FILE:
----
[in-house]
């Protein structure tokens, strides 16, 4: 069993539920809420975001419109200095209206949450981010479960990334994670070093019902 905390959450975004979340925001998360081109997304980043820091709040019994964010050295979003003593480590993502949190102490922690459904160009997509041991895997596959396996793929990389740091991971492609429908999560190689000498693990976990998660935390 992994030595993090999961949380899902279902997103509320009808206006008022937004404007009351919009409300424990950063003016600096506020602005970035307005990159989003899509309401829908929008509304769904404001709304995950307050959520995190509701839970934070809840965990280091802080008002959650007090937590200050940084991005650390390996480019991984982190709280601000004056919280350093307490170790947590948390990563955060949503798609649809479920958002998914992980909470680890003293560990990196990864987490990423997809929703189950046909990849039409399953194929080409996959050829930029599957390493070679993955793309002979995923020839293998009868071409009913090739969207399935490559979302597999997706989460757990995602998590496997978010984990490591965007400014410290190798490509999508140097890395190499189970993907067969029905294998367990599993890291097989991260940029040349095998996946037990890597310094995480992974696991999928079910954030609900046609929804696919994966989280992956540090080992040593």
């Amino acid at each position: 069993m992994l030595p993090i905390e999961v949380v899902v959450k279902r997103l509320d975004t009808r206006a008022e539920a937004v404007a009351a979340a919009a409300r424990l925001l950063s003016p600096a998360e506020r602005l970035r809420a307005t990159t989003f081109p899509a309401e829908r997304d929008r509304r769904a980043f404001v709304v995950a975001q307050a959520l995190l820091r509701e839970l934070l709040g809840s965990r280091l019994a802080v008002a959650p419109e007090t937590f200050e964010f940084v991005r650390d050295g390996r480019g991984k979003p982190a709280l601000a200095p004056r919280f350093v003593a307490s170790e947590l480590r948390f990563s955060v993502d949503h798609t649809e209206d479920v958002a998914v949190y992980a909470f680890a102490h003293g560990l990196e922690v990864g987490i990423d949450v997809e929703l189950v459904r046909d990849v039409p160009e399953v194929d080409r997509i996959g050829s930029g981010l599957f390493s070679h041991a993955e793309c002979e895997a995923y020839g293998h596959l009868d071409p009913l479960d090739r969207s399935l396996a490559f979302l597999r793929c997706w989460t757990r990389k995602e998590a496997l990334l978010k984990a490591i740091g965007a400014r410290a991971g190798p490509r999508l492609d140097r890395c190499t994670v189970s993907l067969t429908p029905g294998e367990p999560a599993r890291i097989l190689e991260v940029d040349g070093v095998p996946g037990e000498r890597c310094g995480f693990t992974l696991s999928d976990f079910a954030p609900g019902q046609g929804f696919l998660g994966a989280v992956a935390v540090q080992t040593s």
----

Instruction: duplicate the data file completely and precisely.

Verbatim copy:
[in-house]
């Protein structure tokens, strides 16, 4: 069993539920809420975001419109200095209206949450981010479960990334994670070093019902 905390959450975004979340925001998360081109997304980043820091709040019994964010050295979003003593480590993502949190102490922690459904160009997509041991895997596959396996793929990389740091991971492609429908999560190689000498693990976990998660935390 992994030595993090999961949380899902279902997103509320009808206006008022937004404007009351919009409300424990950063003016600096506020602005970035307005990159989003899509309401829908929008509304769904404001709304995950307050959520995190509701839970934070809840965990280091802080008002959650007090937590200050940084991005650390390996480019991984982190709280601000004056919280350093307490170790947590948390990563955060949503798609649809479920958002998914992980909470680890003293560990990196990864987490990423997809929703189950046909990849039409399953194929080409996959050829930029599957390493070679993955793309002979995923020839293998009868071409009913090739969207399935490559979302597999997706989460757990995602998590496997978010984990490591965007400014410290190798490509999508140097890395190499189970993907067969029905294998367990599993890291097989991260940029040349095998996946037990890597310094995480992974696991999928079910954030609900046609929804696919994966989280992956540090080992040593």
């Amino acid at each position: 069993m992994l030595p993090i905390e999961v949380v899902v959450k279902r997103l509320d975004t009808r206006a008022e539920a937004v404007a009351a979340a919009a409300r424990l925001l950063s003016p600096a998360e506020r602005l970035r809420a307005t990159t989003f081109p899509a309401e829908r997304d929008r509304r769904a980043f404001v709304v995950a975001q307050a959520l995190l820091r509701e839970l934070l709040g809840s965990r280091l019994a802080v008002a959650p419109e007090t937590f200050e964010f940084v991005r650390d050295g390996r480019g991984k979003p982190a709280l601000a200095p004056r919280f350093v003593a307490s170790e947590l480590r948390f990563s955060v993502d949503h798609t649809e209206d479920v958002a998914v949190y992980a909470f680890a102490h003293g560990l990196e922690v990864g987490i990423d949450v997809e929703l189950v459904r046909d990849v039409p160009e399953v194929d080409r997509i996959g050829s930029g981010l599957f390493s070679h041991a993955e793309c002979e895997a995923y020839g293998h596959l009868d071409p009913l479960d090739r969207s399935l396996a490559f979302l597999r793929c997706w989460t757990r990389k995602e998590a496997l990334l978010k984990a490591i740091g965007a400014r410290a991971g190798p490509r999508l492609d140097r890395c190499t994670v189970s993907l067969t429908p029905g294998e367990p999560a599993r890291i097989l190689e991260v940029d040349g070093v095998p996946g037990e000498r890597c310094g995480f693990t992974l696991s999928d976990f079910a954030p609900g019902q046609g929804f696919l998660g994966a989280v992956a935390v540090q080992t040593s």